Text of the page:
Creating good educational materials takes time. To speed up the expansion of the SpatialNote library of 3D documents, we’ve decided to convert some textbooks into the SpatialNote format. The books we chose come under Creative Commons licenses that allow such usage. Take a look at the latest updates to the SpatialNote library:
All three of those books come from different sources, which are abundant on the web. We chose the titles based on the preferences of the team, and on the likely preferences of the spatial learners. All books are well-written, contain current research and examples, and would be a good resource for students of corresponding disciplines, whether in linear or in 3D format.
Linear Structure to 3D format
For the sake of experiment, we’ve kept all the books as close to the original as possible, even though the licenses allow adaptations. While it was a no-brainer to keep the content identical to the original, we had to come up with a way of converting a structure of a linear book into 3D format.
The approach in all three books is the same: the side of a cube which you face upon entering contains the first section, then you rotate clockwise inside the cube to see all sections in the original order of the linear textbooks. If the information doesn’t fit on the side-faces of the cube, it is located on the top and bottom. The main cube contains Preface, some info about the book, and the Table of Contents, divided into four parts. The deeper you go within the structure, the more is the level of detail. Generally, it goes as follows: Table of content - Chapter - Section - Sub-section - Notes and details.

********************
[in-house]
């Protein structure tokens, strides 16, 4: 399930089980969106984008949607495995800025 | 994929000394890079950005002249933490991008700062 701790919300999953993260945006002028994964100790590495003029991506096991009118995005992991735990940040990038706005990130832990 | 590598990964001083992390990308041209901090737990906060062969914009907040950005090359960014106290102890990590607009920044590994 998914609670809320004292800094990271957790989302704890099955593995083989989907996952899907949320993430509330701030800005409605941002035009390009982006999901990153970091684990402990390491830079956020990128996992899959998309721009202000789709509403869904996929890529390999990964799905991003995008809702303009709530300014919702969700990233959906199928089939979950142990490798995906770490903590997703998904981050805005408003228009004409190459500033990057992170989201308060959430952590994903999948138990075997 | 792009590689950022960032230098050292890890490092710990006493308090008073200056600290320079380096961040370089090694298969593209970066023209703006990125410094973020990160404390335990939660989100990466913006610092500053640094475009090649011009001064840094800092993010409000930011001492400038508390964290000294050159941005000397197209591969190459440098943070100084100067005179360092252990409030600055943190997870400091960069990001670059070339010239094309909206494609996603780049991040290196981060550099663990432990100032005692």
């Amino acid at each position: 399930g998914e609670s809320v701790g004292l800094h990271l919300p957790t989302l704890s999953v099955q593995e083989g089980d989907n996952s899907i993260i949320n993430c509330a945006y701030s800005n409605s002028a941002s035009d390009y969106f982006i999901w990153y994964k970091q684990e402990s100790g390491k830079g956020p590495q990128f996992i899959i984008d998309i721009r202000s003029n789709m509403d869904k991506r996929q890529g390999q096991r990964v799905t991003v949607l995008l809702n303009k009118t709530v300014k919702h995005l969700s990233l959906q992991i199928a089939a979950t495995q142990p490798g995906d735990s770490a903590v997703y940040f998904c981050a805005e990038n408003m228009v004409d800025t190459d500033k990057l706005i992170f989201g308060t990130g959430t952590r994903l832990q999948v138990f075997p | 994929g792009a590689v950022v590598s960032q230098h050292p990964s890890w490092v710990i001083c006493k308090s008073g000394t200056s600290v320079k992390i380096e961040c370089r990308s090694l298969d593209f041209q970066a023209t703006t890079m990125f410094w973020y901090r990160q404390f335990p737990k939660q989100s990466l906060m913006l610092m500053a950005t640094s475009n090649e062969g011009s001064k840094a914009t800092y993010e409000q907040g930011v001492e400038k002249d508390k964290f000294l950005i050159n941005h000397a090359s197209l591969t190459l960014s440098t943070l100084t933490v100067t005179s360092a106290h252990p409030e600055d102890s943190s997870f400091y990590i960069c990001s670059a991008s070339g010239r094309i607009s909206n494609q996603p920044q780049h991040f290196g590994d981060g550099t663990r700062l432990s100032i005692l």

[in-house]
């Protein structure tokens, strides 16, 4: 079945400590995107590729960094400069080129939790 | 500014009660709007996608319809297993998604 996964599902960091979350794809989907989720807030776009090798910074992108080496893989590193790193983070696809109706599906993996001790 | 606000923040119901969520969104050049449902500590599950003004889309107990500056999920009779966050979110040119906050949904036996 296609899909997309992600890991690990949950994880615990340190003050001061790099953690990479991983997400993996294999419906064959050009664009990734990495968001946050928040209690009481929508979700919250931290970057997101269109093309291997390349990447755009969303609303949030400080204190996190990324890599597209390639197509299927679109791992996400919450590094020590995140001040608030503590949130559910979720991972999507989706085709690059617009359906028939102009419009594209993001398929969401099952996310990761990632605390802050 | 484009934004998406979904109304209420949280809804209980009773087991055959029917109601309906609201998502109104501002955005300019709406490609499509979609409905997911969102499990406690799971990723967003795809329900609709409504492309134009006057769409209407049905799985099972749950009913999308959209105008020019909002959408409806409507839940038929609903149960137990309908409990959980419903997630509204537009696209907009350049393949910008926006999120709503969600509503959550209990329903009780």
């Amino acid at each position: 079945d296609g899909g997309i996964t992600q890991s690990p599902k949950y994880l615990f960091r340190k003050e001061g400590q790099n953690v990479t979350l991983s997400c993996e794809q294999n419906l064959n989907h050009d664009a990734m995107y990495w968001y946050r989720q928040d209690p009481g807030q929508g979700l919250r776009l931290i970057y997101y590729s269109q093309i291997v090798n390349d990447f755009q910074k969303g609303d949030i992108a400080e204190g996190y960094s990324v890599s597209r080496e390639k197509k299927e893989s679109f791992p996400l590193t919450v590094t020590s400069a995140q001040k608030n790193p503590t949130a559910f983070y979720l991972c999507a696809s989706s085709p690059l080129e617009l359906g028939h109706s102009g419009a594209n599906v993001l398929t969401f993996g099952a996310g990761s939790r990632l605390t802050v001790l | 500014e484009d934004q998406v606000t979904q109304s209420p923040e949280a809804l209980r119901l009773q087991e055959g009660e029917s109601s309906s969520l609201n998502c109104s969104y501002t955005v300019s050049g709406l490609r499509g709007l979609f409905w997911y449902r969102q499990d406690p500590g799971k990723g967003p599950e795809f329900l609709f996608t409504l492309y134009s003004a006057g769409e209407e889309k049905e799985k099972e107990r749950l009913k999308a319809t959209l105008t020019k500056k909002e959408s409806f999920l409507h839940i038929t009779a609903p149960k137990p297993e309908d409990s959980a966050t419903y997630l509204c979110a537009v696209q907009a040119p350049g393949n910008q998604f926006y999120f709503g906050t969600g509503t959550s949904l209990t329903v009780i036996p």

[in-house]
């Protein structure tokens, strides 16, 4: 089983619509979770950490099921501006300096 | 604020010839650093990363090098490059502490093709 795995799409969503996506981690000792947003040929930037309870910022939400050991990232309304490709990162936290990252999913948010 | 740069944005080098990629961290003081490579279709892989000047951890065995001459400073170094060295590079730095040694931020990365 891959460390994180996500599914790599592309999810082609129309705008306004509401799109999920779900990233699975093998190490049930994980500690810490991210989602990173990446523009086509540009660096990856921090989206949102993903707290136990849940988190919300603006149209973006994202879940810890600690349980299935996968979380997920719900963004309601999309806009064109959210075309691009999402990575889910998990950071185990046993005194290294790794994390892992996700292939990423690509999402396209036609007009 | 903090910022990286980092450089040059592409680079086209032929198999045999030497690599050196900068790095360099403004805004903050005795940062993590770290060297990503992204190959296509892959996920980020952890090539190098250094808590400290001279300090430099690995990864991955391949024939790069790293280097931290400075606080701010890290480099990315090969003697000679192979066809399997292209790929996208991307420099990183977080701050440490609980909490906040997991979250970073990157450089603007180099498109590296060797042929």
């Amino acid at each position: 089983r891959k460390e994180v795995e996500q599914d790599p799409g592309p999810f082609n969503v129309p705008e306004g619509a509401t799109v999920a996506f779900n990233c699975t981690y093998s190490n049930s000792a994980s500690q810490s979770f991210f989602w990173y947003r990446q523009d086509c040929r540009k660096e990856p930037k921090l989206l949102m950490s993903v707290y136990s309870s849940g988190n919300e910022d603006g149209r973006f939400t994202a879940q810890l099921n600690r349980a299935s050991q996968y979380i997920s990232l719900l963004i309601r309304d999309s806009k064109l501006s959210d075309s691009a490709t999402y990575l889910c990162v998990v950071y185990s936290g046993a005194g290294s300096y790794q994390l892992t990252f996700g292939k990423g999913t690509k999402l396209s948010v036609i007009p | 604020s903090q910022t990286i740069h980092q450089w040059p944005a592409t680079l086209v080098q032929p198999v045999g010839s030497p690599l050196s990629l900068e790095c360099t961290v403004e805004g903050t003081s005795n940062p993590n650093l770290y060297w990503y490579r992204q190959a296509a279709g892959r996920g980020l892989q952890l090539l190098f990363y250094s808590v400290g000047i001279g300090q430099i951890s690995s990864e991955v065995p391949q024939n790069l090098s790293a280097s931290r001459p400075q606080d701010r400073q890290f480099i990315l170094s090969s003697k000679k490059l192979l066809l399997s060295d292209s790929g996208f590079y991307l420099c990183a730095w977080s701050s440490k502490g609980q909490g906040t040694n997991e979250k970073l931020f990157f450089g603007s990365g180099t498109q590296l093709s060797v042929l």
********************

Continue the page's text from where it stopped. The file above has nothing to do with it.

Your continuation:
All the numeration of the original textbooks are preserved in the SpatialNote versions for the sake of reference and an option to read linearly.
Making More Use of Spatial Mnemonics
In the process of converting the books into SpatialNote format, we saw several opportunities to simplify the structure and reduce the amount of text without sacrificing the narrative and educational quality (possibly even improving those). This judgement is subjective, of course, but we do believe that 3D format opens up opportunities for building more efficient paths between pieces of knowledge.
Since the textbooks in SpatialNote format come under the same license as the original linear textbooks, you’re free to copy them into your account, add and rearrange the information for your own convenience, and, if you wish, share your versions of the textbooks. You’re also welcome to convert any material into SpatialNote format, and if the license of the original sources allows to - share it in the SpatialNote library.
Let us know which subjects (or specific textbooks) you’d like to see converted into SpatialNote format next. We’d also love to know what you think about the freshly converted textbooks. We look forward to your feedback in the comments below.